James Lackington, Bookseller (1746–1815)
At the time we were purchasing household goods we kept ourselves very short of money, and on Christmas eve we had but a half-a-crown left to buy a Christmas dinner. My wife desired that I would go to the market and purchase this festival dinner, and off I went for that purpose; but in the way I saw an old bookshop, and I could not resist the temptation of going in; intending only to spend sixpence or ninepence out of my half-a-crown. But I stumbled upon Young's Night Thoughts—forgot my dinner—down went my half-crown—and I hastened home, vastly delighted with the acquisition. When my wife asked me where was our Christmas dinner, I told her it was in my pocket.—'In your pocket,' said she; 'that is a strange place! How could you think of stuffing a joint of meat into your pocket?' I assured her that it would take no harm. But as I was in no haste to take it out, she began to be more particular, and inquired what I had got, etc. On which I began to harangue on the superiority of intellectual pleasures over sensual gratifications, and observed that the brute creation enjoyed the latter in a much higher degree than man. And that a man, that was not possessed of intellectual enjoyments, was but a two-legged brute. I was proceeding in this strain: 'And so,' said she, 'instead of buying a dinner, I suppose you have, as you have done before, been buying books with the money?' I confessed I had bought Young's Night Thoughts. 'And I think', said I, 'that I have acted wisely; for had I bought a dinner we should have eaten it tomorrow, and the pleasure would have been soon over, but should we live fifty years longer, we shall have the Night Thoughts to feast upon.' This was too powerful an argument to admit of any further debate; in short, my wife was convinced.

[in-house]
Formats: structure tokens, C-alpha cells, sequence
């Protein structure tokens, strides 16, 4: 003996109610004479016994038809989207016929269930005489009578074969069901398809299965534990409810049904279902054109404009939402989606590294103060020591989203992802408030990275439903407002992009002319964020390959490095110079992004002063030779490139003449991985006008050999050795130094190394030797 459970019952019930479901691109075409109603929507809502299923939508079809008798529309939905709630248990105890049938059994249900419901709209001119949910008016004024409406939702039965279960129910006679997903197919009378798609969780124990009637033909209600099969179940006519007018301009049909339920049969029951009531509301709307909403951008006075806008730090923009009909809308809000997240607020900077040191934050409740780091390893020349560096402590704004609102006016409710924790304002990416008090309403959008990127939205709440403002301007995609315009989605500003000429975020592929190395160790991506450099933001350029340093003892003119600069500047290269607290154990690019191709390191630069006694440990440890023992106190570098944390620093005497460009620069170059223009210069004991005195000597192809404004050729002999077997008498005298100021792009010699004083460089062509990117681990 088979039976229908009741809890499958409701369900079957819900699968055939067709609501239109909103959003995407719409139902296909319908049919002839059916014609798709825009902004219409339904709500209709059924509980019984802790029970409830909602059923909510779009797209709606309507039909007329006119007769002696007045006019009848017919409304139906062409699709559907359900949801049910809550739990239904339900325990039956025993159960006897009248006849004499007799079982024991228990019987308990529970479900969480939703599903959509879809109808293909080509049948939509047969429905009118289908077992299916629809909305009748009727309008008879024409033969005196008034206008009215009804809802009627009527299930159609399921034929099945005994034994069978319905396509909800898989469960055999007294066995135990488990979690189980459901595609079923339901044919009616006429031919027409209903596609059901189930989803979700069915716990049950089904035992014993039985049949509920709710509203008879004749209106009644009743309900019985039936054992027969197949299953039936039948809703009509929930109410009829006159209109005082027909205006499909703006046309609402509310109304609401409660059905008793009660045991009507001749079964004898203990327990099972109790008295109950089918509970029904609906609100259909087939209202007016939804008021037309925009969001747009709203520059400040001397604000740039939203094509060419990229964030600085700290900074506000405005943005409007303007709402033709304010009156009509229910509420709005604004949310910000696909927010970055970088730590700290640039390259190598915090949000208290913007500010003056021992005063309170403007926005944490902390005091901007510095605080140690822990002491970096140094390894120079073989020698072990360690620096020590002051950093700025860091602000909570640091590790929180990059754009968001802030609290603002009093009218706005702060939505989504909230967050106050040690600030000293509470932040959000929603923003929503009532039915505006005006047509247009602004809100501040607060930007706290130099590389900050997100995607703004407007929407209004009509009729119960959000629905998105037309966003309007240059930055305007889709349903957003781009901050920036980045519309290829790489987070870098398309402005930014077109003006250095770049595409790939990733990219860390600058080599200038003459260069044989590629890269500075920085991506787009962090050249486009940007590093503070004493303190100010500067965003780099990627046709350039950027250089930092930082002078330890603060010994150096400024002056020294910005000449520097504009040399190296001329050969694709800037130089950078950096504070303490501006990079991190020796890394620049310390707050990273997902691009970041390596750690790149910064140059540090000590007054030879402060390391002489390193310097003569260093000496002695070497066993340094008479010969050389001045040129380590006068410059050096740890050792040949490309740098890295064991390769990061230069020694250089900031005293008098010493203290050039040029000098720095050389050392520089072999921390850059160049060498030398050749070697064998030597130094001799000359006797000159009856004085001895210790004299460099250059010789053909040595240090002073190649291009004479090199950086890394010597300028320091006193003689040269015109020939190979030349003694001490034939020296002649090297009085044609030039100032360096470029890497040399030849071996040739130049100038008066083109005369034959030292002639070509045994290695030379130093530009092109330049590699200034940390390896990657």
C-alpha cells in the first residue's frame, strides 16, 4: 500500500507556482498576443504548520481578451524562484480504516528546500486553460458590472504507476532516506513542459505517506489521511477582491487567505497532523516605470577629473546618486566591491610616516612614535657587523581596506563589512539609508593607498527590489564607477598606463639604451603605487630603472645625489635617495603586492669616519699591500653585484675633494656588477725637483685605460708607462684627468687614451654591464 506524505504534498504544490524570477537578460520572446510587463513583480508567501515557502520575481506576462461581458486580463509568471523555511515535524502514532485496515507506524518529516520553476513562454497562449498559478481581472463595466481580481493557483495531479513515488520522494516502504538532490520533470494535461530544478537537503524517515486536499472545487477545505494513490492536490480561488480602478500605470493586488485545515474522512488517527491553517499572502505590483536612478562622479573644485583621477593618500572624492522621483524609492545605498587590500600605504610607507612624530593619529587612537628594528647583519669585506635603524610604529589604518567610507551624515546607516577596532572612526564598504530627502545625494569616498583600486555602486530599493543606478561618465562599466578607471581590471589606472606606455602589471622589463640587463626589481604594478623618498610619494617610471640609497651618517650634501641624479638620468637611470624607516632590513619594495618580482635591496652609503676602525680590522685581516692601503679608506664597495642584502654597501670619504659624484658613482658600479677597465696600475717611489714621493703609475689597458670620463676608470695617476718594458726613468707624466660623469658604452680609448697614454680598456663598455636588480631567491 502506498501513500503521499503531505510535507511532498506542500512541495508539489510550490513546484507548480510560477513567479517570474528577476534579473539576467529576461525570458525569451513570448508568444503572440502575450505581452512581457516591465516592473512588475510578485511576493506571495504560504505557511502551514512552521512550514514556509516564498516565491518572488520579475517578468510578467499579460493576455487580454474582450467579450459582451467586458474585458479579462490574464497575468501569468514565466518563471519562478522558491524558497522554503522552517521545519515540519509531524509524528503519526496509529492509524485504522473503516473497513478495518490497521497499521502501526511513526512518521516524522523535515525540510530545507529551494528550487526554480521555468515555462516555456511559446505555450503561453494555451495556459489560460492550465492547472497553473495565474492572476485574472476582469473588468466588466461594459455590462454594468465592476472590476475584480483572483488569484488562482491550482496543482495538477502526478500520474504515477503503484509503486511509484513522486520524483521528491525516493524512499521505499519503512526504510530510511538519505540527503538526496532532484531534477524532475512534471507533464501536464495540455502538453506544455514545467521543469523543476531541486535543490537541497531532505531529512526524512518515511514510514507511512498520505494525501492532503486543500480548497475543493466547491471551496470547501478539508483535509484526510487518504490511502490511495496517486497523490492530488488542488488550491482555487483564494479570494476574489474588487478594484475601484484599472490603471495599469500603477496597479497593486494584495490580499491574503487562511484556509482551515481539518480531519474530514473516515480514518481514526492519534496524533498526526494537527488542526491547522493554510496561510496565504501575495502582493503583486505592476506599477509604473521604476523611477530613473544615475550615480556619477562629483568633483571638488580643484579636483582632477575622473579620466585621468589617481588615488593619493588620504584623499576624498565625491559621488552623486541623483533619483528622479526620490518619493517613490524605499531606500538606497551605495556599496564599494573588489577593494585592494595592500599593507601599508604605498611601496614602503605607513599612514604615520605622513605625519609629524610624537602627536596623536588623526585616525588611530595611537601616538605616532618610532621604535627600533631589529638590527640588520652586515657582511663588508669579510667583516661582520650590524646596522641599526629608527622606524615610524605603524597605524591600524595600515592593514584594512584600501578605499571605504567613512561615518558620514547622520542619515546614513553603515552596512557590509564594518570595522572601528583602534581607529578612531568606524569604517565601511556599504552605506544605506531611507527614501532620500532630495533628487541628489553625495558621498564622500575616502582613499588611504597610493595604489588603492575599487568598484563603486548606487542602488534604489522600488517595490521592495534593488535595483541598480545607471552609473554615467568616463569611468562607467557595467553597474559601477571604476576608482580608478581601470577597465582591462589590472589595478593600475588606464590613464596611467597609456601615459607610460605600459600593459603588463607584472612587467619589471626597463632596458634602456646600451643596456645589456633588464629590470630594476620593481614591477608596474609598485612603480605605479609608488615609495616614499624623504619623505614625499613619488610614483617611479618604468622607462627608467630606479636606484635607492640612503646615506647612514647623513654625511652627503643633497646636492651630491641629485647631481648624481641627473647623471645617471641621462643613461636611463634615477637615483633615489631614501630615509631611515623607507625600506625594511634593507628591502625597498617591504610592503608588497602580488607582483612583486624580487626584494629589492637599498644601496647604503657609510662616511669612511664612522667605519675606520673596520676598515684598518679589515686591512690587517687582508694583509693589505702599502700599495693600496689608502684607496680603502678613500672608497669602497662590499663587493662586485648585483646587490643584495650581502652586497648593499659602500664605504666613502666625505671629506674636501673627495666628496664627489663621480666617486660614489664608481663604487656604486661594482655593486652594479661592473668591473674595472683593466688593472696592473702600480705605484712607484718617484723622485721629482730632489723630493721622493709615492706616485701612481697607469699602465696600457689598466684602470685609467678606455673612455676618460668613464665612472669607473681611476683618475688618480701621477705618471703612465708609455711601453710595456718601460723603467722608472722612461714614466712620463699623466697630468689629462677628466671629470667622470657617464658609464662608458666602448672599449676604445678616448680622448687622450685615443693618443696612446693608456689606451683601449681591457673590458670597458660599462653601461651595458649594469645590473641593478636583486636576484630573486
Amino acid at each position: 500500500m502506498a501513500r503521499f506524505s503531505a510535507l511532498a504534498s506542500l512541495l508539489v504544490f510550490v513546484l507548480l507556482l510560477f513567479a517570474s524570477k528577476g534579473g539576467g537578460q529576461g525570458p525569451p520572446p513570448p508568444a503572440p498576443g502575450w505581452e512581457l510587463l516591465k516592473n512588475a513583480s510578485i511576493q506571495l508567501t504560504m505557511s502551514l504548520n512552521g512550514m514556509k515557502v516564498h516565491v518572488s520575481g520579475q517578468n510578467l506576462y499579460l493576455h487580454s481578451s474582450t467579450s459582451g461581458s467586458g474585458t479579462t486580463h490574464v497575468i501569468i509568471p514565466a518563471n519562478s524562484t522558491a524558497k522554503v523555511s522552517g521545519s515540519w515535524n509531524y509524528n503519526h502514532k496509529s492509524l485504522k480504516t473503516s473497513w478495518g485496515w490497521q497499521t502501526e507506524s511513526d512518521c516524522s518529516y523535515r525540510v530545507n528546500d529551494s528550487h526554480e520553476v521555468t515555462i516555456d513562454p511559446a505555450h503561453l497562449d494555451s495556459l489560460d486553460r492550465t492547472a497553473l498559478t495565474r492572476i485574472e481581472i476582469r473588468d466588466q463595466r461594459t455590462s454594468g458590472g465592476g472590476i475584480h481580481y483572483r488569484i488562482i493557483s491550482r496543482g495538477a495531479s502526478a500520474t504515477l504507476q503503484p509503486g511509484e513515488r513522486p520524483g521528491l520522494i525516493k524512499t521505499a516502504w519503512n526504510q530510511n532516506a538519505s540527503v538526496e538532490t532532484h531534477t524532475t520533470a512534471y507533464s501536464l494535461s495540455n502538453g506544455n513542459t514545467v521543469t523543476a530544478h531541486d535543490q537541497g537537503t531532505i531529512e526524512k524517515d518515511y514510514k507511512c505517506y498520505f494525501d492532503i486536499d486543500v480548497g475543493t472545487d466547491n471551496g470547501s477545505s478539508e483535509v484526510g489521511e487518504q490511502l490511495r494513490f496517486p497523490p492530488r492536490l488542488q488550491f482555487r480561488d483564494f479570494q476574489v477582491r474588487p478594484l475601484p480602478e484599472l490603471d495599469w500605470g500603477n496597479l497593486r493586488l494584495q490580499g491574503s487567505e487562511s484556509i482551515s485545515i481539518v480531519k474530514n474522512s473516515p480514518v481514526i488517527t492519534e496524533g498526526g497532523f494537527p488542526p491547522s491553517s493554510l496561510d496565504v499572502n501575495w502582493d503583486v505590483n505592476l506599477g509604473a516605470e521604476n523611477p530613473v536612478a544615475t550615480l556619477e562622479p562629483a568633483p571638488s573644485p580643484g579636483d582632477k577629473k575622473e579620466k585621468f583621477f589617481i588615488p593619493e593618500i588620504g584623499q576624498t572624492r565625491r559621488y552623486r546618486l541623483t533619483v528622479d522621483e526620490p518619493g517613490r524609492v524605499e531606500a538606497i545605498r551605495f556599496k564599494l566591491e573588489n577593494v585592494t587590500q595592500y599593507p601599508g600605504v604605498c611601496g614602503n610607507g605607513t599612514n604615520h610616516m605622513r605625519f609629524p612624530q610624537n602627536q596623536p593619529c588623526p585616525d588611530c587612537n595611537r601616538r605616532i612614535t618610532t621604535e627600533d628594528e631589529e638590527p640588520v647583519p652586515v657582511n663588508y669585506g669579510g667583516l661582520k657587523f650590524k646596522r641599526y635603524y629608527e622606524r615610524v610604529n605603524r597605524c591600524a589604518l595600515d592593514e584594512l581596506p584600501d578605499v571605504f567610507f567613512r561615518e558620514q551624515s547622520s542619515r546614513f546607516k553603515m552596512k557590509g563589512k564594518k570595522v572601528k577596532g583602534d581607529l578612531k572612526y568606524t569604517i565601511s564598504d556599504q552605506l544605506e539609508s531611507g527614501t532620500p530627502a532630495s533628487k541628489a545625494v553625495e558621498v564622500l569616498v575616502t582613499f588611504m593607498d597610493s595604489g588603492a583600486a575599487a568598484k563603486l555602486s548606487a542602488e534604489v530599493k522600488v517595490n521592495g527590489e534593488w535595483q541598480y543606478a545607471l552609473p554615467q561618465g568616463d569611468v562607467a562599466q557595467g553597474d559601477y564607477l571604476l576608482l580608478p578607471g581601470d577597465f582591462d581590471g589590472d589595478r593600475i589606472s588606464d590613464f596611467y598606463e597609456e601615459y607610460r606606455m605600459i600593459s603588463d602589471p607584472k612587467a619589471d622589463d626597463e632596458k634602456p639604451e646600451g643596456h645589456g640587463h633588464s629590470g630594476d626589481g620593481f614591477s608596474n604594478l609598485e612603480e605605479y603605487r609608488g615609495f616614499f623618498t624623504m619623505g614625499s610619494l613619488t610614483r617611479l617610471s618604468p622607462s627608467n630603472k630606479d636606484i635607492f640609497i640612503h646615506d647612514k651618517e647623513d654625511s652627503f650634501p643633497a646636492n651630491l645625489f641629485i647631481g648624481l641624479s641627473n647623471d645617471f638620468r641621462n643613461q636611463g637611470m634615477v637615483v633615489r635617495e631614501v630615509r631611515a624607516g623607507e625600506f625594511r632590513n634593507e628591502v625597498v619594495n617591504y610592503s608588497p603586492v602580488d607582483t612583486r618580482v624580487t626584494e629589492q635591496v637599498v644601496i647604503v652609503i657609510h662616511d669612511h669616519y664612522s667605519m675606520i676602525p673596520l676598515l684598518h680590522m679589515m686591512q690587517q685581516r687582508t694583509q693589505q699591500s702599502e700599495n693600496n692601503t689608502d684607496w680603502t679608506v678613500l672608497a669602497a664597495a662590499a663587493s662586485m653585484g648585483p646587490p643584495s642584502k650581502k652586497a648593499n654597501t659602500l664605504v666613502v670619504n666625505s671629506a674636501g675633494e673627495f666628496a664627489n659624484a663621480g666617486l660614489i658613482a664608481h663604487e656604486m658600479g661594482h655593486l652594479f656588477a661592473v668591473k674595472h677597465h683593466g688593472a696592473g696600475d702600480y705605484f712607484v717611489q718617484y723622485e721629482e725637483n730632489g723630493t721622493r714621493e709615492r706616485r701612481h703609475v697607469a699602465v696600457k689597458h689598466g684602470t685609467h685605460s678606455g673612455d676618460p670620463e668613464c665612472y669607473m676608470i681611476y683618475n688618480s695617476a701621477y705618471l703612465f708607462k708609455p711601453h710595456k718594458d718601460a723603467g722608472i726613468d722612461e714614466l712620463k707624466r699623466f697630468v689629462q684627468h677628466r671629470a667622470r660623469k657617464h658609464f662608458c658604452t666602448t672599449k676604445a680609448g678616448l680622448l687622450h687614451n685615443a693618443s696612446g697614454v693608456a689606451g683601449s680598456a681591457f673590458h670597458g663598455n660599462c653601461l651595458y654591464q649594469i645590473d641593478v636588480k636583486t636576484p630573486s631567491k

(James Sutherland (Ed), The Oxford Book of Literary Anecdotes, Oxford University Press, Oxford, 1975, pp. 116-117)